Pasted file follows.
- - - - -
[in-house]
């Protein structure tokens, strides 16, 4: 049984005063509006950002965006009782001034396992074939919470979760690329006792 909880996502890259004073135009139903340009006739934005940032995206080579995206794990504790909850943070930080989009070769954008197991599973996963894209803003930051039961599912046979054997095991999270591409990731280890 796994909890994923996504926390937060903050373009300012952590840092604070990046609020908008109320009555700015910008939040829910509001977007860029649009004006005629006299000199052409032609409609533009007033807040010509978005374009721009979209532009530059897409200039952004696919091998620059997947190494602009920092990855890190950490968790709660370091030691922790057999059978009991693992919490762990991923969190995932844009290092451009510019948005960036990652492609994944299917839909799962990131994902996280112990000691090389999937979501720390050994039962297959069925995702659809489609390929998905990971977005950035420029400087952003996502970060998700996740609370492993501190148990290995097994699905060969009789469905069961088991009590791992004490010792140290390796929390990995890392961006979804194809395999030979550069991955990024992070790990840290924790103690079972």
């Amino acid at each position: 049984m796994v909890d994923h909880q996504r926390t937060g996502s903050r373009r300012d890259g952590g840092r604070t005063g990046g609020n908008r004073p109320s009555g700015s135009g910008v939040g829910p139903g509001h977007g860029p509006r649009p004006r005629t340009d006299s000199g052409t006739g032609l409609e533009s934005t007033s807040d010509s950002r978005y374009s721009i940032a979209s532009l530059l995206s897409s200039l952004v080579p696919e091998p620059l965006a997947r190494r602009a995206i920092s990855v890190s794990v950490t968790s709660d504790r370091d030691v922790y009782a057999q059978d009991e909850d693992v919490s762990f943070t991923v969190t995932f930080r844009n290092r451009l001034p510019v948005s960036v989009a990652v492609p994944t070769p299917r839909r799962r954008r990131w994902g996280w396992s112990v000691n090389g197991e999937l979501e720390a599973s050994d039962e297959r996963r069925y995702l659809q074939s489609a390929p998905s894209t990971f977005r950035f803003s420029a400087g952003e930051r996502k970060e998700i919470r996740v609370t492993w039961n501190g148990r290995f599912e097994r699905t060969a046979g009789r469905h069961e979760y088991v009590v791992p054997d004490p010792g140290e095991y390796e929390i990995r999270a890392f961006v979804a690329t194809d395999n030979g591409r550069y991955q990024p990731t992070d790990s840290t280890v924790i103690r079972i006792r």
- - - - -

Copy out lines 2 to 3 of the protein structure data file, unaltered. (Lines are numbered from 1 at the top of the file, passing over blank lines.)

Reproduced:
């Protein structure tokens, strides 16, 4: 049984005063509006950002965006009782001034396992074939919470979760690329006792 909880996502890259004073135009139903340009006739934005940032995206080579995206794990504790909850943070930080989009070769954008197991599973996963894209803003930051039961599912046979054997095991999270591409990731280890 796994909890994923996504926390937060903050373009300012952590840092604070990046609020908008109320009555700015910008939040829910509001977007860029649009004006005629006299000199052409032609409609533009007033807040010509978005374009721009979209532009530059897409200039952004696919091998620059997947190494602009920092990855890190950490968790709660370091030691922790057999059978009991693992919490762990991923969190995932844009290092451009510019948005960036990652492609994944299917839909799962990131994902996280112990000691090389999937979501720390050994039962297959069925995702659809489609390929998905990971977005950035420029400087952003996502970060998700996740609370492993501190148990290995097994699905060969009789469905069961088991009590791992004490010792140290390796929390990995890392961006979804194809395999030979550069991955990024992070790990840290924790103690079972």
């Amino acid at each position: 049984m796994v909890d994923h909880q996504r926390t937060g996502s903050r373009r300012d890259g952590g840092r604070t005063g990046g609020n908008r004073p109320s009555g700015s135009g910008v939040g829910p139903g509001h977007g860029p509006r649009p004006r005629t340009d006299s000199g052409t006739g032609l409609e533009s934005t007033s807040d010509s950002r978005y374009s721009i940032a979209s532009l530059l995206s897409s200039l952004v080579p696919e091998p620059l965006a997947r190494r602009a995206i920092s990855v890190s794990v950490t968790s709660d504790r370091d030691v922790y009782a057999q059978d009991e909850d693992v919490s762990f943070t991923v969190t995932f930080r844009n290092r451009l001034p510019v948005s960036v989009a990652v492609p994944t070769p299917r839909r799962r954008r990131w994902g996280w396992s112990v000691n090389g197991e999937l979501e720390a599973s050994d039962e297959r996963r069925y995702l659809q074939s489609a390929p998905s894209t990971f977005r950035f803003s420029a400087g952003e930051r996502k970060e998700i919470r996740v609370t492993w039961n501190g148990r290995f599912e097994r699905t060969a046979g009789r469905h069961e979760y088991v009590v791992p054997d004490p010792g140290e095991y390796e929390i990995r999270a890392f961006v979804a690329t194809d395999n030979g591409r550069y991955q990024p990731t992070d790990s840290t280890v924790i103690r079972i006792r």